• Text smaller
  • Text bigger

Some weeks ago we told you about the YouTube video by a South Korean calling himself “PSY” that was getting a phenomenal numbers of hits – 900 million since it was uploaded last July. The dazzling, fast-paced “Gangnam Style” oddity subsequently attracted the attention of the White House, and PSY was invited to perform at the White House’s annual “Christmas in Washington” TV special.

Turns out the South Korean singer is an American military troop basher. Political activist Kristinn Taylor appeared on my radio program “The Andrea Shea King Show” last Friday night to talk about PSY’s on-stage antics at a concert in 2002 during which he protested against the U.S. military presence in South Korea by smashing a model of a U.S. tank, and again in 2004 when he performed a song that described killing “Yankees” who had tortured Iraqi prisoners and killing their families “slowly and painfully.”

Taylor said he immediately posted a petition on the White House website requesting President Obama disinvite the Gangnam Style rapper: “As commander-in-chief, how can Pres. Obama honor someone who calls for killing our troops and their families?”

The petition attracted more than 500 signatures before it was removed from the White House “We the People” site with a message stating the petition was outside the site’s scope: “… has been removed from the We the People platform on WhiteHouse.gov because it was in violation of the We the People Terms of Participation.”

On Saturday it was reported the Korean singer who attended college in the U.S. and has previously performed for our military, issued an apology, saying he “would ‘forever be sorry’ for any pain he had caused.”

Despite the rapper’s anti-American views, PSY’s invitation to perform had not been rescinded as of this writing, and President Obama reportedly will attend the concert.

Related: Gangnam Style rakes in the cash.

Some peace on earth

Definitely not “Gangnam Style“.

Watch this Christmas video and you’ll understand why:

God bless our men and women who fight for peace, and special blessings to those who wait at home for them. Thank you to all in uniform, then and now.

Texting turns 20

Did you know it was 20ears ago this month that the first ever text message was sent?

Neil Papworth, originator of SMS, or Short Message Service now commonly known as “text messaging,” developed the communication function before there even were keyboards on our cellular devices! He used his PC to type out the world’s first message sent: “Merry Christmas.”

“Texting didn’t really take off until some years later, once handsets were able to both send and receive and people could send SMS to their friends on different networks,”
Papworth wrote on his blog. The first media attention I remember the event receiving was when the BBC News website marked the 10th anniversary of the first text. Since then, I’ve given radio interviews, been flown to London with my family for a movie premiere, featured in a Super Bowl ad, been an answer to a Jeopardy question and had articles written on the achievement in newspapers from The Sun to the Times of India and the Montreal Gazette. Who knows what the 20th anniversary will bring?”

See who’s doing the most texting, at an average of 60 text messages a day.

Related: What are you using your cell phone for?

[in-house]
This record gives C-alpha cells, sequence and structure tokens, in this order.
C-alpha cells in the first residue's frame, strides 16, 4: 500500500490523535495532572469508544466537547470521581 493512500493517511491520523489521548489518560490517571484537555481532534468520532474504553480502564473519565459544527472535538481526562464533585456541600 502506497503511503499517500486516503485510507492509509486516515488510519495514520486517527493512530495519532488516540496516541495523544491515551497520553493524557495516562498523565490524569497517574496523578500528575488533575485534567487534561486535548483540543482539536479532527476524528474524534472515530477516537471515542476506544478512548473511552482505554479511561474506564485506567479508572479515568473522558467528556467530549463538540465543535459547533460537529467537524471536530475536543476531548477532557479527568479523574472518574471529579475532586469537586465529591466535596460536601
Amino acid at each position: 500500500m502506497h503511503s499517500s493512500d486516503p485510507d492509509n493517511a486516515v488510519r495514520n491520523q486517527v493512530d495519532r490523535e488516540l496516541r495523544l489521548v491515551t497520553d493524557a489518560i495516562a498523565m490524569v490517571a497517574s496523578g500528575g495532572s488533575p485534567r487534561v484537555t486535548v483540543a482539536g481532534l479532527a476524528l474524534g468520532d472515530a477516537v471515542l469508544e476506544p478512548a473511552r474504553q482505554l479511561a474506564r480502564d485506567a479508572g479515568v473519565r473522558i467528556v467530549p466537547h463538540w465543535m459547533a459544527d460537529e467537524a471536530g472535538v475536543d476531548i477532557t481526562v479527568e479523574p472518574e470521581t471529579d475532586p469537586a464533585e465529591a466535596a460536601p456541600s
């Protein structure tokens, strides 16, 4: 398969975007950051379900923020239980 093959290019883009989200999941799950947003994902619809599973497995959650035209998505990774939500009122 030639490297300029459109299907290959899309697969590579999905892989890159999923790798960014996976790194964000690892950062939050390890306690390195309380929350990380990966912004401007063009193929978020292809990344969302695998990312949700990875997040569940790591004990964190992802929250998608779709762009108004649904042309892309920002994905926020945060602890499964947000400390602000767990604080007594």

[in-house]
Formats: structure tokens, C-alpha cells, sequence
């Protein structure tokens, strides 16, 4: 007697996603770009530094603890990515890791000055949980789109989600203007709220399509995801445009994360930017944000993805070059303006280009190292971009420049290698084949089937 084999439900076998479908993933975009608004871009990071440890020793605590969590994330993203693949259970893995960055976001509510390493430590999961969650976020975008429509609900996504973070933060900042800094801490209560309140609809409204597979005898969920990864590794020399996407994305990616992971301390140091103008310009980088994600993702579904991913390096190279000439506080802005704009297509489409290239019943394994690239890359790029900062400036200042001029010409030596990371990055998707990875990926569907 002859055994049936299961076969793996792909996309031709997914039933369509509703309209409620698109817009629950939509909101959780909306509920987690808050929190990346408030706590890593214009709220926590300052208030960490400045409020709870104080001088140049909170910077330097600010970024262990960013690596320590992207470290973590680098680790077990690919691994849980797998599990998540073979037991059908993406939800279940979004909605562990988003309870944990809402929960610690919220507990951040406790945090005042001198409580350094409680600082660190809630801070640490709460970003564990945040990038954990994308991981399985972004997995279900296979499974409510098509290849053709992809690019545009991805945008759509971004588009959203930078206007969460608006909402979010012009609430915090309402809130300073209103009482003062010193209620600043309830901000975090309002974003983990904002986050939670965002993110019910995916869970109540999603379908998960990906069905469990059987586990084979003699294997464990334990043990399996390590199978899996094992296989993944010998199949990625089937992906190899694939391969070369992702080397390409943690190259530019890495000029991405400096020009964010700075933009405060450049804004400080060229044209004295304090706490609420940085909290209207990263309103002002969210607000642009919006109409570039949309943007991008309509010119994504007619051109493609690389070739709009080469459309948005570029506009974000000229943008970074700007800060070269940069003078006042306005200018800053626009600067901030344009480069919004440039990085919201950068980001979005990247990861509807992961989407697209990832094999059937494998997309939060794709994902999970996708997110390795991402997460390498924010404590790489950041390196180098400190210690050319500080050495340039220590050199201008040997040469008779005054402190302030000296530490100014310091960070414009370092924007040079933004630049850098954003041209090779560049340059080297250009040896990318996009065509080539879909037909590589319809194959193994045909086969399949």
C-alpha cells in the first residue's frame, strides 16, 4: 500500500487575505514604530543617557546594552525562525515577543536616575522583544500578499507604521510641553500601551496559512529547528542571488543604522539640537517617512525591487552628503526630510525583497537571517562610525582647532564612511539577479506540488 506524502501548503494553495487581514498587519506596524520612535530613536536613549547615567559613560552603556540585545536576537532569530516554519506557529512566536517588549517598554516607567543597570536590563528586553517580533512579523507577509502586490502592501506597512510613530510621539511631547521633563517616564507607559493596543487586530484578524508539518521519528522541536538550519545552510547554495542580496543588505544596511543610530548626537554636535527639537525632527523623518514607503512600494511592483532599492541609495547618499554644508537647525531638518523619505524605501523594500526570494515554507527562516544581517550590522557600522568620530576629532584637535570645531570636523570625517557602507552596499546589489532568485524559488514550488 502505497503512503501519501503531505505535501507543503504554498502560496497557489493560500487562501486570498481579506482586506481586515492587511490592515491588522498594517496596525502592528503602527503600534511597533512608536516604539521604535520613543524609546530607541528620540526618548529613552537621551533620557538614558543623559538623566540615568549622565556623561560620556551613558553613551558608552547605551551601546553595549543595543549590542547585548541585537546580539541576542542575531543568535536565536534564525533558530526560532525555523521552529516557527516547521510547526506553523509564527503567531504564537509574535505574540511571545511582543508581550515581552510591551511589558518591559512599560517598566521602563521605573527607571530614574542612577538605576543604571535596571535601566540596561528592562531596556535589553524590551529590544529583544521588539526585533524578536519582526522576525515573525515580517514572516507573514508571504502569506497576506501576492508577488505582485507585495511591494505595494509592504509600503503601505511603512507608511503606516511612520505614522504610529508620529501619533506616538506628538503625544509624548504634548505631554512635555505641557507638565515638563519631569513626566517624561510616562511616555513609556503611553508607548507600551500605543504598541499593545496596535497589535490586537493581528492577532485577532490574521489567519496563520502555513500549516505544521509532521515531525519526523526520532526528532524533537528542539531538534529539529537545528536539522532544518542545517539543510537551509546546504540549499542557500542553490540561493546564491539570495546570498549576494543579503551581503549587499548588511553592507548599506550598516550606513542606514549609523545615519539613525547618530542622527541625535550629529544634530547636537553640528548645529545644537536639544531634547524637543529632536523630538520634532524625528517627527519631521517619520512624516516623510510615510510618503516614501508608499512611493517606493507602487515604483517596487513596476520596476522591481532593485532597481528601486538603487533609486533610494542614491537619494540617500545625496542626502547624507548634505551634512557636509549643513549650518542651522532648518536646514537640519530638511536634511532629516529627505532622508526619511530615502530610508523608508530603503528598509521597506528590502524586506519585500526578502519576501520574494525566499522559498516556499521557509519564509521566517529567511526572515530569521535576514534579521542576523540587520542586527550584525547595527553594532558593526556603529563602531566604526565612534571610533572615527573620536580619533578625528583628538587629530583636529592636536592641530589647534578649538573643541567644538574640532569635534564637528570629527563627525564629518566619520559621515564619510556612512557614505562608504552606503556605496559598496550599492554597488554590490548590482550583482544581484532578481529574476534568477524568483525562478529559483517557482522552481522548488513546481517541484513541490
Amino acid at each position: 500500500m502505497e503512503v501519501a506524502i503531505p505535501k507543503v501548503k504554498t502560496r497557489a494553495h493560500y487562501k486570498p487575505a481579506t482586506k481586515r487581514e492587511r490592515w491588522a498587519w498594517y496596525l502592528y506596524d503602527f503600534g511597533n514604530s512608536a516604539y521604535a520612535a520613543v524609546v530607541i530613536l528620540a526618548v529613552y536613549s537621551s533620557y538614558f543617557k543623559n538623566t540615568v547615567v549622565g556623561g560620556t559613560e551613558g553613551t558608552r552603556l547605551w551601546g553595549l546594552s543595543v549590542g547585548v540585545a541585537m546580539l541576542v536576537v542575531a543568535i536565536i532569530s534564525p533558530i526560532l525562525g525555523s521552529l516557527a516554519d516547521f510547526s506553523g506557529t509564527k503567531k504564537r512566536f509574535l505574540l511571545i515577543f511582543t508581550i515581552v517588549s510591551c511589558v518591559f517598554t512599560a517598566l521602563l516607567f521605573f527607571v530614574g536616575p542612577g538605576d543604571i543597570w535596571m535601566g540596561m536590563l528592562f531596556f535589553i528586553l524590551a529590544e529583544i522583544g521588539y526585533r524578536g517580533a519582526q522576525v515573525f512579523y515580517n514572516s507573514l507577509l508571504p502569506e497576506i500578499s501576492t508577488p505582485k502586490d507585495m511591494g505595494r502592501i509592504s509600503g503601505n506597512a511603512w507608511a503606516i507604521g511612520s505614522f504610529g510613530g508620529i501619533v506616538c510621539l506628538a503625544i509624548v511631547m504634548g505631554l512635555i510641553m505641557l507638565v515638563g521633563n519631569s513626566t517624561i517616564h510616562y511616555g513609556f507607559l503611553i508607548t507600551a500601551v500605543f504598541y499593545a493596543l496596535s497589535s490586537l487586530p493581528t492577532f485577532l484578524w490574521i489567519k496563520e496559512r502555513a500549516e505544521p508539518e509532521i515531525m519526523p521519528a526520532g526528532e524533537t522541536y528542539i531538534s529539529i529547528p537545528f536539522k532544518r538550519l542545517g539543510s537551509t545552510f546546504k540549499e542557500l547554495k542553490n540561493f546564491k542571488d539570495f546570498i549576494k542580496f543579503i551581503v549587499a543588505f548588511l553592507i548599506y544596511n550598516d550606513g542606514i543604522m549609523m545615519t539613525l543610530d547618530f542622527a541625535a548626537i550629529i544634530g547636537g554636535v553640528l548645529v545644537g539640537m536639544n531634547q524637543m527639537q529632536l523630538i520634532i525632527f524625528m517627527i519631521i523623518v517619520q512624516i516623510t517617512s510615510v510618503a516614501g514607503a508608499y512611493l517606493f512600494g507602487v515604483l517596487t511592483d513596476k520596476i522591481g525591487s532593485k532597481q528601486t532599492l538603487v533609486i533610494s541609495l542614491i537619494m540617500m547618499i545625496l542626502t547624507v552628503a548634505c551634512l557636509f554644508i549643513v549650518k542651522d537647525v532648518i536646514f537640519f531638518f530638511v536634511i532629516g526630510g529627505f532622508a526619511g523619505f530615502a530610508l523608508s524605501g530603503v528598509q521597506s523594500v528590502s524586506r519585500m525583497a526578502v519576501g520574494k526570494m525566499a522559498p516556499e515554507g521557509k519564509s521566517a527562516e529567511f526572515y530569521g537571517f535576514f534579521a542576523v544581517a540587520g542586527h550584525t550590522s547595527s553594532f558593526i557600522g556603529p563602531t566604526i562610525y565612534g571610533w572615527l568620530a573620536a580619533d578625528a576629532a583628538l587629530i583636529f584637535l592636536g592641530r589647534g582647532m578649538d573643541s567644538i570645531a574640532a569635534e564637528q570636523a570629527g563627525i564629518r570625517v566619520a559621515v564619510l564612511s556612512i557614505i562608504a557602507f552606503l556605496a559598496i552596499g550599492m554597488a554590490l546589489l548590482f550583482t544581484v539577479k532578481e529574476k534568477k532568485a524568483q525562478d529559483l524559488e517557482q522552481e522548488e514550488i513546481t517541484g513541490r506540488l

Save a life

When I was in my teens, I worked during the busy Christmas season at a part-time job with a major department store located in a shopping mall. One day while on my way in from the parking lot, a man collapsed onto the sidewalk and laid there in the frigid air. Chances are he suffered from sudden cardiac arrest. I panicked, not knowing what to do. Would you?

Today there are AED – Automated Exterior Defibrillators – located in public places. Do you know what is packed inside this portable medical device that delivers an electrical shock to restart a person’s heart? It provides voice prompts that tell you exactly what to do and will only administer a shock if needed, so there’s no reason to hesitate. Would you know how to use it?

Watch this video to learn more. It could save a life!

And now for the good news!

The U.S. House of Representatives, as the U.S. Senate did earlier, unanimously passed a resolution last Wednesday to ban U.N. Internet control. The regulation was presented at the U.N. International Telecommunications Union world conference to revise a global telecom treaty which could be used to levy more controls on the Internet.

Phys.org reported that the gathering “has triggered fierce objections from Washington and from Internet freedom activists who fear new rules that could end the freewheeling system of the Internet.”

They never give up

A top priority for new House Homeland Security Committee Chairman Michael McCaul, R-Texas, when the 113th Congress meets in January will be to bring a cyber security bill to the floor that has “buy-in” from industry.

McCaul says he’ll seek feedback from tech companies and critical infrastructure operators on what should be in cyber security legislation.

“You’ll see a bill coming out of the Homeland Security Committee. That’s one of my top priorities as chairman,” McCaul said.

Wonderful.

Too much information!

You know that present under the tree? Chances are it was purchased from the giver perched on the loo.

Turns out some 16 percent of online holiday shopping in the U.S. is conducted from a toilet. The gift that keeps on giving?

“More than 38 million Americans, with men found more likely than women, are accused of the clandestine multitasking according to calculations based on 2,104 online adults surveyed in November,” according to a survey done by CashStar.

  • Text smaller
  • Text bigger
Note: Read our discussion guidelines before commenting.